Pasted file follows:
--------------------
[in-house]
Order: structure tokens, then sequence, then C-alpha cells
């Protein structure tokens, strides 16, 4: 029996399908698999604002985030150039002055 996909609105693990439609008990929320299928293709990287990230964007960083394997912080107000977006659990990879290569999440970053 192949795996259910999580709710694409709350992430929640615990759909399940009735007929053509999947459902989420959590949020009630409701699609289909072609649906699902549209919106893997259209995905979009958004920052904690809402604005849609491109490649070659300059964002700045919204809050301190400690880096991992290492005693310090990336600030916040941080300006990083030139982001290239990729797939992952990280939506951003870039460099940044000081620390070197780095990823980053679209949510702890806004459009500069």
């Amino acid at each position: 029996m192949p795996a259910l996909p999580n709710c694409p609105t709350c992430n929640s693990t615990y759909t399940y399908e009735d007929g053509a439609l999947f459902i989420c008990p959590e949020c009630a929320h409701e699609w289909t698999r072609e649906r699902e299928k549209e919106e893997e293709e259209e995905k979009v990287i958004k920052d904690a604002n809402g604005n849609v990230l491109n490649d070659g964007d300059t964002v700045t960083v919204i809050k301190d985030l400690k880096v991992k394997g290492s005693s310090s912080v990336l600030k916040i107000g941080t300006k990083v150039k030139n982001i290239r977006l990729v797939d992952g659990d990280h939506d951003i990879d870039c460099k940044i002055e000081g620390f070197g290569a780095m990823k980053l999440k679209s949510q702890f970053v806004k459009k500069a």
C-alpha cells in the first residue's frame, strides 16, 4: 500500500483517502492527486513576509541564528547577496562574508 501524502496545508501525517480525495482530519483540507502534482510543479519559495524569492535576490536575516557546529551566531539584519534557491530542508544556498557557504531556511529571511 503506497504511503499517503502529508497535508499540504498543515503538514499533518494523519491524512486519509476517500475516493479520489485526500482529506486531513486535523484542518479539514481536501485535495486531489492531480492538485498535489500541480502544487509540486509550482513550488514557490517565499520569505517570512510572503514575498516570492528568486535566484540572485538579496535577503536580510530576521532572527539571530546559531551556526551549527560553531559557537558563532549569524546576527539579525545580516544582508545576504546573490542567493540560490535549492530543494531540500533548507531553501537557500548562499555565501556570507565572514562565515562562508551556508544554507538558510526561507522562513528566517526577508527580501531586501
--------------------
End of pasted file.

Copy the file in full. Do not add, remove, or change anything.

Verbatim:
[in-house]
Order: structure tokens, then sequence, then C-alpha cells
């Protein structure tokens, strides 16, 4: 029996399908698999604002985030150039002055 996909609105693990439609008990929320299928293709990287990230964007960083394997912080107000977006659990990879290569999440970053 192949795996259910999580709710694409709350992430929640615990759909399940009735007929053509999947459902989420959590949020009630409701699609289909072609649906699902549209919106893997259209995905979009958004920052904690809402604005849609491109490649070659300059964002700045919204809050301190400690880096991992290492005693310090990336600030916040941080300006990083030139982001290239990729797939992952990280939506951003870039460099940044000081620390070197780095990823980053679209949510702890806004459009500069």
């Amino acid at each position: 029996m192949p795996a259910l996909p999580n709710c694409p609105t709350c992430n929640s693990t615990y759909t399940y399908e009735d007929g053509a439609l999947f459902i989420c008990p959590e949020c009630a929320h409701e699609w289909t698999r072609e649906r699902e299928k549209e919106e893997e293709e259209e995905k979009v990287i958004k920052d904690a604002n809402g604005n849609v990230l491109n490649d070659g964007d300059t964002v700045t960083v919204i809050k301190d985030l400690k880096v991992k394997g290492s005693s310090s912080v990336l600030k916040i107000g941080t300006k990083v150039k030139n982001i290239r977006l990729v797939d992952g659990d990280h939506d951003i990879d870039c460099k940044i002055e000081g620390f070197g290569a780095m990823k980053l999440k679209s949510q702890f970053v806004k459009k500069a």
C-alpha cells in the first residue's frame, strides 16, 4: 500500500483517502492527486513576509541564528547577496562574508 501524502496545508501525517480525495482530519483540507502534482510543479519559495524569492535576490536575516557546529551566531539584519534557491530542508544556498557557504531556511529571511 503506497504511503499517503502529508497535508499540504498543515503538514499533518494523519491524512486519509476517500475516493479520489485526500482529506486531513486535523484542518479539514481536501485535495486531489492531480492538485498535489500541480502544487509540486509550482513550488514557490517565499520569505517570512510572503514575498516570492528568486535566484540572485538579496535577503536580510530576521532572527539571530546559531551556526551549527560553531559557537558563532549569524546576527539579525545580516544582508545576504546573490542567493540560490535549492530543494531540500533548507531553501537557500548562499555565501556570507565572514562565515562562508551556508544554507538558510526561507522562513528566517526577508527580501531586501